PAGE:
Die Another Day (Lee Tamahori, 2002)

Die Another Day

SPOILER WARNING: These reviews reveal plot twists.

I’ve often been quite down on Die Another Day. I maintain that it does have some significant shortcomings, but I did really enjoy seeing it again. The film rattles along entertainingly, and the plotting is a very smartly done. It has a more-complex-than-usual story and a repeat viewing is great fun: as David Frost would say, the clues are there. For the first time, the title sequence forms part of the story: it’s a visually stunning, part-literal, part-abstract dramatisation of Bond’s 14 months of torture, interrogation and imprisonment. The stuff set in Cuba (actually shot in Spain and at Pinewood) is a smorgasbord of exotic locations, stylish production design and textured, lived-in sets. The Q scene is wonderful, Rosamund Pike graces every scene she’s in, and there are lots of nice anniversary nods to the series’s heritage. However, like a football team who have lots of possession but then shoot wildly over the crossbar, the film loses its way in the final third. As the outlandishness increases, the enjoyment lessens. For a kick-off, it becomes far too sci-fi for my Bond tastes. We get DNA manipulation, an invisible car (!), space lasers targeted at planet Earth, and the bad guy in a cyberpunk armoured suit. Also, there’s too much CGI – or more crucially, piss-poor CGI. The series has usually prided itself on a ‘do it for real’ attitude to stunts and spectacle, but fails big time here. An example: there are two scenes that involve surfing. The first is shot with stuntmen in Hawaii and looks great. The second, with Pierce Brosnan matted into computer-game graphics, is *risible*. Die Another Day came out within a month of The Two Towers: while Gollum was raising the bar for movie special effects, James Bond was looking amateurish. Eight cameos from Madonna out of 10.

Bond: He gets locked up for over a year in a North Korean prison – a bold move, said by some (implausibly, I think) to be the producers’ attempt to explain what Bond was doing on 9/11. That event is referenced – “While you were away, the world changed,” M says to Bond – but surely the film’s complex storyline had been decided upon three months before filming began. When he’s released, 007 has straggly hair, a Robinson Crusoe beard and a hoarse voice. We’ve not seen this in a Bond movie before. This is, of course, Pierce Brosnan’s final run out in the role. He’s been excellent: light and breezy when required, but able to give the whole thing weight too.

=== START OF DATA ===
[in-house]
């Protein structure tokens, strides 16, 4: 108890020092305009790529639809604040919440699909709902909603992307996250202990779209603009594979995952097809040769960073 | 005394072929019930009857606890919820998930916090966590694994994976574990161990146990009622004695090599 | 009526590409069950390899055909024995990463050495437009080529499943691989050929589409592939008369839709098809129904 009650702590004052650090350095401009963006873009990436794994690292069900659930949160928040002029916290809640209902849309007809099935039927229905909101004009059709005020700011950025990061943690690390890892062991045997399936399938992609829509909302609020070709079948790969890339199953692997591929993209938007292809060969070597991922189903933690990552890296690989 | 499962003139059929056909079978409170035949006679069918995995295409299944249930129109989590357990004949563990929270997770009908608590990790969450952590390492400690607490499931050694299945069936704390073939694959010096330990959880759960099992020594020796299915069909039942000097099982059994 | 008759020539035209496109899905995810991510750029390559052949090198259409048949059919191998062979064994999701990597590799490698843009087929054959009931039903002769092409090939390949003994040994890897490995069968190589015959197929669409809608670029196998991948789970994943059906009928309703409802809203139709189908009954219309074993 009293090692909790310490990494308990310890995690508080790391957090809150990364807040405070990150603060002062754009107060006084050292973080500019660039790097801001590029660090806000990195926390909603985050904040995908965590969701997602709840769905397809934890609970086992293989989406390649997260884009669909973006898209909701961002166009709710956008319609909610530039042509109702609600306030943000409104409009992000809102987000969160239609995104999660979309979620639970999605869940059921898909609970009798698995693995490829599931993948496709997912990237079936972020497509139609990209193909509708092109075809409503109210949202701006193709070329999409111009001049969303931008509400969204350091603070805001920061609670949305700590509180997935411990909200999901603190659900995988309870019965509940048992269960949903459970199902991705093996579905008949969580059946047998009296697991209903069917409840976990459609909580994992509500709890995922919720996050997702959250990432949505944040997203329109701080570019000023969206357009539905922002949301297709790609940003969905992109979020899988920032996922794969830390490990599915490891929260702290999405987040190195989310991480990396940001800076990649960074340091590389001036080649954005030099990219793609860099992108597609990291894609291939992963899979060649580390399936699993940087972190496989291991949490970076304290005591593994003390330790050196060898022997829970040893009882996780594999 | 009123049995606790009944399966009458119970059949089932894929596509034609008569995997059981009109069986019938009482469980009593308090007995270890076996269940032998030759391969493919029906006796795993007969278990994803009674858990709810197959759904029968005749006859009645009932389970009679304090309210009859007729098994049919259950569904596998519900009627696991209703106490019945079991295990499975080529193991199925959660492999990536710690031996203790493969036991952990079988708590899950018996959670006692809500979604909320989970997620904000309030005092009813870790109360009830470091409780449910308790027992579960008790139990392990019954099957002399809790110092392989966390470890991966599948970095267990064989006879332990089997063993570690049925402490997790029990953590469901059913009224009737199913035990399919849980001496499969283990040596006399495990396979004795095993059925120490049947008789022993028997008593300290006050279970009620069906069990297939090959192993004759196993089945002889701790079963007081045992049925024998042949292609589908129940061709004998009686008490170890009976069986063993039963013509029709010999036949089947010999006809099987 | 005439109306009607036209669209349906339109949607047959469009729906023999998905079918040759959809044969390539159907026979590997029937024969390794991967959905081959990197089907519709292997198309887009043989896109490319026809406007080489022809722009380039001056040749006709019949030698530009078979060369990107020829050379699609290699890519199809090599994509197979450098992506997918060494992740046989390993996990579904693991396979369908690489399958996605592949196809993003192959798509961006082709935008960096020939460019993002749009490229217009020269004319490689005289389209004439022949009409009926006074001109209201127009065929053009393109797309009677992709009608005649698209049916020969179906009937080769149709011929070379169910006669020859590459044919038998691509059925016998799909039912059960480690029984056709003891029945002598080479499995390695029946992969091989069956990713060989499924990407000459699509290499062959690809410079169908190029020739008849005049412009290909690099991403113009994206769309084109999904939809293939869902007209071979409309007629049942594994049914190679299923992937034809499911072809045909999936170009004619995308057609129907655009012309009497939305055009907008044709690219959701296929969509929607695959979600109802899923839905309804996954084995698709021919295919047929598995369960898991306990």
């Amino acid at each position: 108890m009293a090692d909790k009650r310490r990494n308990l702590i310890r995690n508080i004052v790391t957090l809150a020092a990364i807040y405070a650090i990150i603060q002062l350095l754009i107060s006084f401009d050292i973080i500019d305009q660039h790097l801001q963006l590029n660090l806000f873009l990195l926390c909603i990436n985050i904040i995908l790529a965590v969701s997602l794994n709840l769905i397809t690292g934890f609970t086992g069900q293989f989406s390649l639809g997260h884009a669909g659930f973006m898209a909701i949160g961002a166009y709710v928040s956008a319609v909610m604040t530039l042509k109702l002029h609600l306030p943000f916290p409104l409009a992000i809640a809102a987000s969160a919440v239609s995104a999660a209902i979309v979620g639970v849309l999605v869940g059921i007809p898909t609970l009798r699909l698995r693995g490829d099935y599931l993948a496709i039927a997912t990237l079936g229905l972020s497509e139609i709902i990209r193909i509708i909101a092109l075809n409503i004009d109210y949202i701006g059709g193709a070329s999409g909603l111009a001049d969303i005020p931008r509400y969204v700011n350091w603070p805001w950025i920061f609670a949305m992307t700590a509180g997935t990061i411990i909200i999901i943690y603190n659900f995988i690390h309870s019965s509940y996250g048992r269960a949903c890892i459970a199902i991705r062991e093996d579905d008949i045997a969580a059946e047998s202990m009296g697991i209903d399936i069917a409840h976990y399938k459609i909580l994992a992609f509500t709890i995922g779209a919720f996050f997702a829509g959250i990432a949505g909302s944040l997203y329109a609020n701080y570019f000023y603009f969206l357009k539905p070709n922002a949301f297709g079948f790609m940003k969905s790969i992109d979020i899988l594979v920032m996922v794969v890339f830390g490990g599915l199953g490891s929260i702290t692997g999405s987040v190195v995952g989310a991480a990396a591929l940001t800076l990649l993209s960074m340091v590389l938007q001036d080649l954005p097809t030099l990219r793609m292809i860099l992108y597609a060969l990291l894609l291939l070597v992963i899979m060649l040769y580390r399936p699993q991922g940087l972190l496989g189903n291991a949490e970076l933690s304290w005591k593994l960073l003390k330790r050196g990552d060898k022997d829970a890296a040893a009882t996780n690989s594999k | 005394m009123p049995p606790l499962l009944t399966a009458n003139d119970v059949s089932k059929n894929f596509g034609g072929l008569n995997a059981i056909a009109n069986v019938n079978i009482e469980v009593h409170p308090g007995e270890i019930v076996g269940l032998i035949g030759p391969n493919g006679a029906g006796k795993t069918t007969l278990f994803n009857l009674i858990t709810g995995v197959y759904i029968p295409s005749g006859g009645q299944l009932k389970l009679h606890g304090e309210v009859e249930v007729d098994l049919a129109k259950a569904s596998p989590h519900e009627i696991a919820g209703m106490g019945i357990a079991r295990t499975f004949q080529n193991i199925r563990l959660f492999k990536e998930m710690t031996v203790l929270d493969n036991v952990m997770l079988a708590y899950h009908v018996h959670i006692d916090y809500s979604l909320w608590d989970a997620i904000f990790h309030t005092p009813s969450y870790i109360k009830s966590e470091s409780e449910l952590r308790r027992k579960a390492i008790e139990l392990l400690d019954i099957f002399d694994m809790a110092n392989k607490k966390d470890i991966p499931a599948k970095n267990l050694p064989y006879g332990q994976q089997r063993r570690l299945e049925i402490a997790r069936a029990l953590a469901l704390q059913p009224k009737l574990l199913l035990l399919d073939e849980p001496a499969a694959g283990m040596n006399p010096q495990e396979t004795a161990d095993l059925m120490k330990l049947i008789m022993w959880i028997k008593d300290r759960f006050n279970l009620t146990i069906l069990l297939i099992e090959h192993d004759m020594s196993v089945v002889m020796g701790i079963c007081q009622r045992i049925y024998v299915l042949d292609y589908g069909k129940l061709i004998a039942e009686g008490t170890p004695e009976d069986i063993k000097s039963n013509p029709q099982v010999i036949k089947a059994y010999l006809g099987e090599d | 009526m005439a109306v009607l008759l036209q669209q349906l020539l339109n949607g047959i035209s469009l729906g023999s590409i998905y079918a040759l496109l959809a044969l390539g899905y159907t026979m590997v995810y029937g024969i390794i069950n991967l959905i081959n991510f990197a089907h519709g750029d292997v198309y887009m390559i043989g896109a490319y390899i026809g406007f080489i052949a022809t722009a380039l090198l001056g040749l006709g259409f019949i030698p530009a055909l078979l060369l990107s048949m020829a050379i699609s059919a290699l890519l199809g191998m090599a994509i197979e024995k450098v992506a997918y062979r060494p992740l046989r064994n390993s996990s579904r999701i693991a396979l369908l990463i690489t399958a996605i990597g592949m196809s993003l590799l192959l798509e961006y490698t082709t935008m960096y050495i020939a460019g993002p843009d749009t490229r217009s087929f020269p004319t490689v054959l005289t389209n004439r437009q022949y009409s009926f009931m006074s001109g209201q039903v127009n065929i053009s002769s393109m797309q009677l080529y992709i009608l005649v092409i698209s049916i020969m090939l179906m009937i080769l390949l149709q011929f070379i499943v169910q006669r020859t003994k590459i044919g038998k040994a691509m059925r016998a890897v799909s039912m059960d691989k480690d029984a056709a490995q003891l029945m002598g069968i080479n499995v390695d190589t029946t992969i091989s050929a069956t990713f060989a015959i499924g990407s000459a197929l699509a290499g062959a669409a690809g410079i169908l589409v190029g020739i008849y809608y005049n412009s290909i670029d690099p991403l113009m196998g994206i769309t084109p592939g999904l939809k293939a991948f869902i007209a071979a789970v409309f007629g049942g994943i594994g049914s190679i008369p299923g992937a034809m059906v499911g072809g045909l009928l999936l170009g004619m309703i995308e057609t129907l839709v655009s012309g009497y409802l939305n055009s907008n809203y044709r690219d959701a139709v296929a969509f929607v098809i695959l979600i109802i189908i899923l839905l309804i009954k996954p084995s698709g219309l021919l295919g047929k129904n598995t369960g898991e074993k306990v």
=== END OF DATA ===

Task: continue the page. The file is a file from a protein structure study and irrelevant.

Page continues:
Villains: Rick Yune plays featured heavy Zao, who gets diamonds embedded in his face after an explosion (a nice heightened touch, but why doesn’t he remove them?). There’s also General Moon and his unnamed female torturer. The lead bad guy is one of the most interesting in any Bond film… He’s first presented to us as North Korean loon Colonel Moon, played by Will Yun Lee, who beats up his anger therapist and rumbles an undercover Bond. He’s seemingly killed before the titles. We later meet cocky businessman Sir Gustav Graves (Toby Stephens), who’s a dynamo of smarmy charm and playful menace. When you watch the film knowing these two men are the same person – who underwent DNA-replacement therapy to change his appearance – Stephens’s performance is even better. He often hints at the truth, amusing himself that Bond hasn’t twigged yet. Graves has a couple of henchmen: tough guy Mr Kill (“There’s a name to die for,” quips Bond) and nervous Euro-geek Vlad. Gorgeous posh totty Rosamund Pike plays the icy-cool Miranda Frost, Graves’s PA who we later discover is an MI6 agent. In the movie’s other wonderful plot twist, it’s then further revealed that she’s actually been in league with Graves all the time.

Girls: One of the MI6 medical team is a real cutie (“Thanks for the kiss of life,” Bond says to her as he walks out). There’s a hotel masseuse called Peaceful Fountains of Desire. Halle Berry plays Giacinta ‘Jinx’ Johnson, an NSA operative who’s introduced with a purposefully iconic shot: standing up out of the water in slow motion. It’s a confident performance – perhaps too confident. A bit like Wai Lin in Tomorrow Never Dies, the fact she’s a kick-ass secret agent means she has no ‘journey’ or character depth. (Her unlucky nickname is just a gag – “Born on Friday the 13th!” – and doesn’t go anywhere.) Roger Moore’s daughter briefly plays an air stewardess. Madonna has an excruciating cameo as fencing teacher Verity.